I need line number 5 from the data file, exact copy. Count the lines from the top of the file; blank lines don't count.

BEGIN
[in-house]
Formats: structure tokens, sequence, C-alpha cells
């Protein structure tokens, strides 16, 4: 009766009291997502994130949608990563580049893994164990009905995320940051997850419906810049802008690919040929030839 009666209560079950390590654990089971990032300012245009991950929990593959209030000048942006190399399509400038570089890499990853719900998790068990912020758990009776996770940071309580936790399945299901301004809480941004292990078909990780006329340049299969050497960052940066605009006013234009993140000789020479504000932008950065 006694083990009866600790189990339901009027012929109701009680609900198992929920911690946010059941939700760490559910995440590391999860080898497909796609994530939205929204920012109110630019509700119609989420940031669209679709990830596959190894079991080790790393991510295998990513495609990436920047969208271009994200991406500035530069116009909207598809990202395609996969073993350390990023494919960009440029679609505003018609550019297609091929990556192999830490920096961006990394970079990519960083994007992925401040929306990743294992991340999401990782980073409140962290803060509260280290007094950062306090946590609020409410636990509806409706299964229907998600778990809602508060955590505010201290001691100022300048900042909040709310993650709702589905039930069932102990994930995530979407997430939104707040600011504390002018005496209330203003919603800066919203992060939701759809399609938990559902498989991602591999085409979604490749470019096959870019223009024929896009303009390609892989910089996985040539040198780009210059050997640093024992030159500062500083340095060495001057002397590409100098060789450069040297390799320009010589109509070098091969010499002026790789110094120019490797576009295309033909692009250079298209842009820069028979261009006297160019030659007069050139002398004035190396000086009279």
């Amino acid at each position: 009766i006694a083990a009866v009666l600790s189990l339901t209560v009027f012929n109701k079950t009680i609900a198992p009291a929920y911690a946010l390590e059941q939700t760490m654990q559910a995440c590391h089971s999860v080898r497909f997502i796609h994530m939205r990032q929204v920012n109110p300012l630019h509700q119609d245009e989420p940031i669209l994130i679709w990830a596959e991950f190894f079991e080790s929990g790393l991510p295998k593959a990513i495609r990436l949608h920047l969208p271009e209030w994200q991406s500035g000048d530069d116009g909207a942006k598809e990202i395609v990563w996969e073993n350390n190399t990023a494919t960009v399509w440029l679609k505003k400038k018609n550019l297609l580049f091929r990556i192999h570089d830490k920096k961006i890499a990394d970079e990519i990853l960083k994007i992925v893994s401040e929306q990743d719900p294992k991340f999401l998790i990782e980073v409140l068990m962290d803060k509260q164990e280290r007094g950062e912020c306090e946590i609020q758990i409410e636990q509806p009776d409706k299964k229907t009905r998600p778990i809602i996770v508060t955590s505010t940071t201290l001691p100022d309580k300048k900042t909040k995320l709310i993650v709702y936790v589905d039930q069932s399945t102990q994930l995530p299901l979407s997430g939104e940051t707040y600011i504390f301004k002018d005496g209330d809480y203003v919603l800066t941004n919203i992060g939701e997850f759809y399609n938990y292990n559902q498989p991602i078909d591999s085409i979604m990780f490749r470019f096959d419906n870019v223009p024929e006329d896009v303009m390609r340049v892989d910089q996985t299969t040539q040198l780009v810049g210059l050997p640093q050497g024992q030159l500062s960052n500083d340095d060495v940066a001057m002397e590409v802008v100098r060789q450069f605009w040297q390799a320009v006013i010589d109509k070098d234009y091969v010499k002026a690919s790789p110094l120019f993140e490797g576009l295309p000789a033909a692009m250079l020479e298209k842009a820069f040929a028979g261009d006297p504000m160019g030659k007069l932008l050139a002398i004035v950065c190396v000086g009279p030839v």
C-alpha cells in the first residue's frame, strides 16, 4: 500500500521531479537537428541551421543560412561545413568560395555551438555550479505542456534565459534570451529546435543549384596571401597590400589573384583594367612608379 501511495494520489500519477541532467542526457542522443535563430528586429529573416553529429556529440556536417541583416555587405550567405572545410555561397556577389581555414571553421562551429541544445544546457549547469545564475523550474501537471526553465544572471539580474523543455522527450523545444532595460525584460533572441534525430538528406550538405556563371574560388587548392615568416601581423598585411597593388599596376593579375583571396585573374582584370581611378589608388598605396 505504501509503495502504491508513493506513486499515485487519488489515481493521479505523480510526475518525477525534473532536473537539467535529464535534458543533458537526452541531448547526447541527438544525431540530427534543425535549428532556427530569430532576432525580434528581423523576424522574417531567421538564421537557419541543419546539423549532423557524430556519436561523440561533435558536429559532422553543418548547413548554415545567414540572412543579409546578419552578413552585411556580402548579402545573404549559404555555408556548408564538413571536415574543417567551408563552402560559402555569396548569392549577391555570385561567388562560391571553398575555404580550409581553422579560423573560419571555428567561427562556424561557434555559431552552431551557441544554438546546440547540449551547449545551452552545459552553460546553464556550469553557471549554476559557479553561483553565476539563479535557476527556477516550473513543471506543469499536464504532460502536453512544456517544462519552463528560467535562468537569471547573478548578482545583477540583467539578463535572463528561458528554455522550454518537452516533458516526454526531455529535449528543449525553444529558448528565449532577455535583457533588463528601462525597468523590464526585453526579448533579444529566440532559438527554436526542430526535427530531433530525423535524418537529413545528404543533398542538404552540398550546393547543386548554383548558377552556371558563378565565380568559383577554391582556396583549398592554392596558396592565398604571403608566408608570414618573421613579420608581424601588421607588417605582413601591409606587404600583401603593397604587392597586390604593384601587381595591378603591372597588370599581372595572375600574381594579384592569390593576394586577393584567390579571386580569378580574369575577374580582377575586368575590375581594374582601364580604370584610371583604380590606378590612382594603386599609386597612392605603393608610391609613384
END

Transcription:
C-alpha cells in the first residue's frame, strides 16, 4: 500500500521531479537537428541551421543560412561545413568560395555551438555550479505542456534565459534570451529546435543549384596571401597590400589573384583594367612608379 501511495494520489500519477541532467542526457542522443535563430528586429529573416553529429556529440556536417541583416555587405550567405572545410555561397556577389581555414571553421562551429541544445544546457549547469545564475523550474501537471526553465544572471539580474523543455522527450523545444532595460525584460533572441534525430538528406550538405556563371574560388587548392615568416601581423598585411597593388599596376593579375583571396585573374582584370581611378589608388598605396 505504501509503495502504491508513493506513486499515485487519488489515481493521479505523480510526475518525477525534473532536473537539467535529464535534458543533458537526452541531448547526447541527438544525431540530427534543425535549428532556427530569430532576432525580434528581423523576424522574417531567421538564421537557419541543419546539423549532423557524430556519436561523440561533435558536429559532422553543418548547413548554415545567414540572412543579409546578419552578413552585411556580402548579402545573404549559404555555408556548408564538413571536415574543417567551408563552402560559402555569396548569392549577391555570385561567388562560391571553398575555404580550409581553422579560423573560419571555428567561427562556424561557434555559431552552431551557441544554438546546440547540449551547449545551452552545459552553460546553464556550469553557471549554476559557479553561483553565476539563479535557476527556477516550473513543471506543469499536464504532460502536453512544456517544462519552463528560467535562468537569471547573478548578482545583477540583467539578463535572463528561458528554455522550454518537452516533458516526454526531455529535449528543449525553444529558448528565449532577455535583457533588463528601462525597468523590464526585453526579448533579444529566440532559438527554436526542430526535427530531433530525423535524418537529413545528404543533398542538404552540398550546393547543386548554383548558377552556371558563378565565380568559383577554391582556396583549398592554392596558396592565398604571403608566408608570414618573421613579420608581424601588421607588417605582413601591409606587404600583401603593397604587392597586390604593384601587381595591378603591372597588370599581372595572375600574381594579384592569390593576394586577393584567390579571386580569378580574369575577374580582377575586368575590375581594374582601364580604370584610371583604380590606378590612382594603386599609386597612392605603393608610391609613384